Spray Paint the Right Way
Spray painting is one of the easiest ways to transform any object -- an accessory, a piece of furniture, even electronics -- in a matter of minutes. Now it's time to get started giving your furnishings a facelift.
How To Spray Paint Glass
Think: Mirrors, tabletops, vases, windowpanes.
1. Roughen it up. Work surfaces over with a chemical etcher or 80-grit sandpaper.
2. Remove dirt and dust. Douse a paper towel with some quick-drying glass cleaner and wipe the glass. Allow the surface to dry.
3. Prime the surface. (Optional) Glass naturally expands and contracts with temperature fluctuations; when applied to glass, spray-paint can creep (move around and create unsightly seams) or crack if it's not prepared correctly. Primer helps you end up with a smooth, unblemished finish.
4. Apply paint. Be sure you're 10 to 12 inches away from the surface. Air-dry according to manufacturer's recommendations. One more coat should be all you need at this point. You should be able to repaint within minutes, given proper conditions (check the label). Let dry. Repeat step four if necessary.
Think: Appliances, barbecue grills, bicycles, fences, file cabinets, fireplace screens, hardware, light fixtures, radiators, buckets and cans.
1. Remove flecks of rust. Use chemical rust remover, 120-grit sandpaper or a wire brush. If you're dealing with oily residue (found on newer lawn furniture, say), rub it off a damp rag and mild dish detergent. Use denatured alcohol for stubborn residue. Let dry completely.
2. Clean and dull. Sand down any glossiness, paying close attention to any chips and dings. Remove dust with a dry tack cloth.
3. Prime. It'll help seal and smooth uneven surfaces even further, hide any staining, help paint adhere, and ensure you get the right color. Let dry according to the can's recommended drying time, usually one to two hours.
4. Start spraying. Hold the can 10 to 12 inches from the surface and spray repeatedly in one direction -- back and forth.
Tip: Shop around for a good-quality metallic spray finish. It'll cost a little more, but because it contains real metal particles -- not dyed-metal ones -- you'll achieve a smoother coat and a higher-gloss, pro-grade finish.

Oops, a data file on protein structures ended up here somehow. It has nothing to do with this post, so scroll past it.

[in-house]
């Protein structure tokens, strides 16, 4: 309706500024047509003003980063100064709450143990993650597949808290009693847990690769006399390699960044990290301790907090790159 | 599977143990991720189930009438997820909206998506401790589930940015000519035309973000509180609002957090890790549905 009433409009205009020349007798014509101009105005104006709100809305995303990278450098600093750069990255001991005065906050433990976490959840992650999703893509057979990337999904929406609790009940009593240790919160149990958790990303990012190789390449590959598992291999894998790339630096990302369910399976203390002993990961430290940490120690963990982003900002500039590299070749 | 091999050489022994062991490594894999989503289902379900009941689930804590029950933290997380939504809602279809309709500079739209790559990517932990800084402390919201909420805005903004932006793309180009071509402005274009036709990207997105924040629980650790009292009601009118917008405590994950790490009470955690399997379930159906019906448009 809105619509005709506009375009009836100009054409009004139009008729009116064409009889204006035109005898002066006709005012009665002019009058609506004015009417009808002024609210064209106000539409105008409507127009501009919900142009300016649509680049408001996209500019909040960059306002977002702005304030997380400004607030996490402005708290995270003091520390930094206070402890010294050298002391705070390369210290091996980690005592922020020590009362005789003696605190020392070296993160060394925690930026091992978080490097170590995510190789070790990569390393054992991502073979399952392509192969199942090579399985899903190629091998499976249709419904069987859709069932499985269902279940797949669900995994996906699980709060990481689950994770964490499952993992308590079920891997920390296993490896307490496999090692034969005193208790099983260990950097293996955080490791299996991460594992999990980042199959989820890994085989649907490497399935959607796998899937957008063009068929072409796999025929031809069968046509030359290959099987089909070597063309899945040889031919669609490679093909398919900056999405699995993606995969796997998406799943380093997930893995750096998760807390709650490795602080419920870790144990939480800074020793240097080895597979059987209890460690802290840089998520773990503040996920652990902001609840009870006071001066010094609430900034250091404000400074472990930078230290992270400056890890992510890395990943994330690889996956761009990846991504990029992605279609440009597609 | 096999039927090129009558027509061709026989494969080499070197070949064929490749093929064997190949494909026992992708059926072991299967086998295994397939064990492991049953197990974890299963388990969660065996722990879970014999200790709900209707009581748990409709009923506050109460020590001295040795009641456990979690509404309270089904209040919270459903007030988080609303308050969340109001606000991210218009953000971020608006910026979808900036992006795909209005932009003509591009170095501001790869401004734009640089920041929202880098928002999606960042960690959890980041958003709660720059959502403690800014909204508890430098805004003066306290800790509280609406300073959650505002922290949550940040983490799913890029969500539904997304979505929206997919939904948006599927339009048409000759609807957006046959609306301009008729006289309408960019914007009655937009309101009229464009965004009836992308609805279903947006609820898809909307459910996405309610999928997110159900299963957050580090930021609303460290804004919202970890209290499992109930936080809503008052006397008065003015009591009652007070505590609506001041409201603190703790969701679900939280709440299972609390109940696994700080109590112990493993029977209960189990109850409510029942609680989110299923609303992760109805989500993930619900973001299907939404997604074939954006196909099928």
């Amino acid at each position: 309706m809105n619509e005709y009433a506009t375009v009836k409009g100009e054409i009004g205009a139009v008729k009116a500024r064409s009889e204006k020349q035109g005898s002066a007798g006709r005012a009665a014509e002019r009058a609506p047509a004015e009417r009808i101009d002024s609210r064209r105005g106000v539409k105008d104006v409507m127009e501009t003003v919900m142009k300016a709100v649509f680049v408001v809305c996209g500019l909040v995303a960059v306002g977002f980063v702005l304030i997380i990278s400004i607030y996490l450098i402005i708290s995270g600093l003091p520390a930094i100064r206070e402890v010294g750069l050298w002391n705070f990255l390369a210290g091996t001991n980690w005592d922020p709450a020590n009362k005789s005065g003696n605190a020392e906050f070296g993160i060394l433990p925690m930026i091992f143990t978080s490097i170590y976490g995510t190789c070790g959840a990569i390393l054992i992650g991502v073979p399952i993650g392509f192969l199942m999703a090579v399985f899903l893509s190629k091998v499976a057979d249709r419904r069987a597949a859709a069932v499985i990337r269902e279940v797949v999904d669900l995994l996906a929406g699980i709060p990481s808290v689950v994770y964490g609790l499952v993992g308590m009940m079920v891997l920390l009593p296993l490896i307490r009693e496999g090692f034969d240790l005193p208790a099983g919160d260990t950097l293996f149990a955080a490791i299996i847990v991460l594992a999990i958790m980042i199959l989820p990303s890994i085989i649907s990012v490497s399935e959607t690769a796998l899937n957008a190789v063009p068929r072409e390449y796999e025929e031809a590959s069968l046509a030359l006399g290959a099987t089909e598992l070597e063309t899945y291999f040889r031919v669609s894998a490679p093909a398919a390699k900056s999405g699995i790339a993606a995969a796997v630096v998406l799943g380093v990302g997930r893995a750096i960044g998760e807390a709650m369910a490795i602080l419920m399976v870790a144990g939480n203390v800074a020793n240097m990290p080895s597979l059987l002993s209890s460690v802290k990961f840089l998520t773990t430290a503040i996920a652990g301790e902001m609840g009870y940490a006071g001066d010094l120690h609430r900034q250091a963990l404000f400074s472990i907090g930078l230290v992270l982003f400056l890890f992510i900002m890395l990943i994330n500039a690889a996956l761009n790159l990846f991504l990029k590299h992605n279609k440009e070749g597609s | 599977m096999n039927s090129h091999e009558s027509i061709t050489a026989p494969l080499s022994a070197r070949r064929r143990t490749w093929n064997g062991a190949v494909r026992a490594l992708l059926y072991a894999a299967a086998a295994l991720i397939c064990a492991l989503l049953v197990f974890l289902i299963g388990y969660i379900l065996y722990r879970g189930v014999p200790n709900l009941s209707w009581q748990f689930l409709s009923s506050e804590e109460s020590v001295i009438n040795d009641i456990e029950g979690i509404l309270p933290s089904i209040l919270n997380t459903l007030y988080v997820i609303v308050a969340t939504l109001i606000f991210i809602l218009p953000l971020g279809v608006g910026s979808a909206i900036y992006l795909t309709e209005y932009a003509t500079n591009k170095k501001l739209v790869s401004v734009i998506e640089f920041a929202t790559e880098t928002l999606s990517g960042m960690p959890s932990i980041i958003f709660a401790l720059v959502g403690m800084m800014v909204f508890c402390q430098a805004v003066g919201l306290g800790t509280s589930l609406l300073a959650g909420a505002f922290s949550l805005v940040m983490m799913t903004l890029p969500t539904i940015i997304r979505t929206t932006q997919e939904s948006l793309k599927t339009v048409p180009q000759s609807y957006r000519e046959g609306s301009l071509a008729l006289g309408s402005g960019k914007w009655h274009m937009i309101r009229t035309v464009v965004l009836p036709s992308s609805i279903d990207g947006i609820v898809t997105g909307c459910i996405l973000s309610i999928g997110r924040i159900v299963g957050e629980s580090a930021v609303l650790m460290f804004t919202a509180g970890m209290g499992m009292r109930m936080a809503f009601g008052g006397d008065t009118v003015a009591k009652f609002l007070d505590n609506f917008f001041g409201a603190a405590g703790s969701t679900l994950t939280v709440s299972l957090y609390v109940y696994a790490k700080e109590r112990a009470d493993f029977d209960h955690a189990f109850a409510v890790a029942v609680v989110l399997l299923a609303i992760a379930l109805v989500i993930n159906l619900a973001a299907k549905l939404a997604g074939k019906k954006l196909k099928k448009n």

Think: Acrylic, automotive parts, fiberglass, garbage cans, laminates, mini-blinds, outdoor furniture, shutters.
1. Make sure it's spotless. Ammonia-based cleaner works well on older plastic surfaces. Newer surfaces tend to be coated with a special protective film; try paint thinner.
2. Rough up surfaces with fine-grit sandpaper. Remove dust and debris with a tack cloth.
3. Prime. (Optional.)
Porcelain and Ceramic
Think: Brick, bathtubs, flowerpots, lamp bases, servingware, sinks, tchotchkes, tile.
1. Scuff up glaze. Use 80-grit sandpaper. It can be hard to tell if you've removed all traces of slickness, so create "X" shapes on the surface. Start on a diagonal, then cross the just-sanded area again, in the opposite direction. Wipe clean with a tack cloth. (If the object is unglazed -- i.e. terracotta -- go straight to step two.)
2. Apply primer.
3. Start painting. Coat surfaces twice with paint formulated for enamel surfaces.
Think: Cork, finished and unfinished pieces, MDF, wicker, wood composite.
1. Remove hardware. If it's not possible, secure and cover anything you're not working on with plastic, newspaper and/or some good painter's tape.
2. Sand and smooth. For smaller pieces, one sheet of medium-to-fine grain sandpaper should do the trick. Consider liquid sandpaper for larger jobs. Repeat as necessary, as you want the smoothest, most scratch-free surface as possible, so paint adheres and the finish dries evenly.
3. Dust, brush or vacuum off residual sawdust. Resist the urge to wipe down the piece with a wet rag; you'll have to wait until it dries.
4. Spray on the primer.
5. Get painting!
Photo Credit: Getty Images